Govt shells out $21m for final leg of e-health record system

The funding will cover the final scope of the project before it goes live on 1 July

The Department of Health and Ageing (DoHA) has allocated $21 million to the National E-Health Transition Authority’s (NEHTA) for the final scope of the national e-health record system.

The final round of funding for the government’s $466.7 million Personally Controlled Electronic Health Record (PCEHR) project has come some four months after it was scheduled for allocation last November.

A spokesperson for the department confirmed the figure and the completion of negotiations but would not comment on why the funding had been delayed.

The funding will support the management of delivery partners to complete the build of the system, to implement strategies for change and take-up of the PCEHR and to support the e-health sites in implementing and testing aspects of the e-health record system.

It follows the second round of funding received by NEHTA — $50.5 million for the period from May to October 2011 — and covered a number of areas including system architecture, detailed business requirements, security design, standard requirements and technical specifications. This followed the allocation of the initial $38.5 million to support the PCEHR project from November 2010 to April 2011.

The government recently confirmed it made amendments to the Medicare Benefits Schedule (MBS) to provide incentives for GPs participating in the PCEHR, after much lobbying by industry groups.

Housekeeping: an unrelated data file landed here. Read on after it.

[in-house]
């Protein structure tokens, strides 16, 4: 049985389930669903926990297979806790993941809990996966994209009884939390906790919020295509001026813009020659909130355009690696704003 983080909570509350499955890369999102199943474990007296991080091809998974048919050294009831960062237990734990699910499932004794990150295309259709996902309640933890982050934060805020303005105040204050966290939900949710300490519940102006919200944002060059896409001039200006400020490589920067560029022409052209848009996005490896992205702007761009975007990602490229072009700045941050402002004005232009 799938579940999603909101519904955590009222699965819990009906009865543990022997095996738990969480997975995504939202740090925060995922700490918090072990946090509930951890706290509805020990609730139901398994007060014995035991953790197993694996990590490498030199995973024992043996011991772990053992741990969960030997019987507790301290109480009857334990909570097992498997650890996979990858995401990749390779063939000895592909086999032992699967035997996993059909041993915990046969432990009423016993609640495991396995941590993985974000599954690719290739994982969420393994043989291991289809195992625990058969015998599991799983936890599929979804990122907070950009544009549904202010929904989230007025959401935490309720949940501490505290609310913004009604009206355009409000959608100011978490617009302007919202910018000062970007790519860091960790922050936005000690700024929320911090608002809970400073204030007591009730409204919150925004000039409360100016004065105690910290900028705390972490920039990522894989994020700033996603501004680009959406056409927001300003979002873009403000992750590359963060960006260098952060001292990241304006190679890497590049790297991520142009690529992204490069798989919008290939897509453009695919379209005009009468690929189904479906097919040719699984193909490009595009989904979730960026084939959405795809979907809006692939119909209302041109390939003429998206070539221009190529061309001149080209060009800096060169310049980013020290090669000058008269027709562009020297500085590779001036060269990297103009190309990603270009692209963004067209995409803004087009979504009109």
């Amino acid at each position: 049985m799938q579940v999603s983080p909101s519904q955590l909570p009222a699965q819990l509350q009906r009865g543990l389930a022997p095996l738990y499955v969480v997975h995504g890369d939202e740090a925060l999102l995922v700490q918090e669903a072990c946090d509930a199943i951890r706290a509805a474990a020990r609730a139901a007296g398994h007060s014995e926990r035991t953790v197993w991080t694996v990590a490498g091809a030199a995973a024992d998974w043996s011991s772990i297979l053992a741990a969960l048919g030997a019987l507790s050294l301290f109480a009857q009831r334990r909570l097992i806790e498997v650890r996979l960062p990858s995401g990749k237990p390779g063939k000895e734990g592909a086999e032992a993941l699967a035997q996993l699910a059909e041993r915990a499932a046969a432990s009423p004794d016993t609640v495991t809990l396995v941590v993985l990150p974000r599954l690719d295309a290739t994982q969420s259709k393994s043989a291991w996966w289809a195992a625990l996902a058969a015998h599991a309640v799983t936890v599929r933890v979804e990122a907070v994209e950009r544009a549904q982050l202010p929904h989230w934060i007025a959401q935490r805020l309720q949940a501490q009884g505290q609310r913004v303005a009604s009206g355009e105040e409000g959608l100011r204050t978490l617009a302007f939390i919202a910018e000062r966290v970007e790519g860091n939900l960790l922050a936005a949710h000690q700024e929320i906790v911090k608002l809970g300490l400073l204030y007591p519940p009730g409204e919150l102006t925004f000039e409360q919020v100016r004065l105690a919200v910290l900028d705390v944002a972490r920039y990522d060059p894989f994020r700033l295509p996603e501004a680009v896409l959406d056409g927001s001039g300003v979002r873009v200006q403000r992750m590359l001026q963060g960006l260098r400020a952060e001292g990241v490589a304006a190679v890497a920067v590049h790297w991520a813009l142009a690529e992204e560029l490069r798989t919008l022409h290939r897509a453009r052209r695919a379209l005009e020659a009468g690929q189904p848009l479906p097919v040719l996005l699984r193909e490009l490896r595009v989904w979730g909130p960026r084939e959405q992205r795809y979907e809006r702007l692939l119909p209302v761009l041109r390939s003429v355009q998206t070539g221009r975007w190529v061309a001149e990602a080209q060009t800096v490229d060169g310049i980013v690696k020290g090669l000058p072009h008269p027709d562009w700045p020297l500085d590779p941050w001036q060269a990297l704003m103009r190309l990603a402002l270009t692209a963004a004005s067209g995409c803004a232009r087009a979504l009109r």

“I am pleased to confirm MBS consultation items will be available to GPs as part of providing continuity of care to a patient, and if they are creating or adding to a shared health summary on an e-health record which involves taking a patient’s medical history as part of a consultation,” Health Minister, Tanya Plibersek said.

DoHA maintains the project is on track and will be ready to go-live on 1 July, despite recent issues with the implementation of primary care desktop software development at a number of NEHTA’s lead implementation sites.

The spokesperson for the authority told Computerworld Australia that NEHTA had revised the specifications on 21 March and said the hiccup had not caused any delay.

“The e-health sites and PCEHR national infrastructure projects have operated in parallel, but neither is dependent on the other, therefore, the paused implementation of Primary Care desktop software development will not impact on the roll out of the PCEHR system from 1 July 2012,” the spokesperson said.

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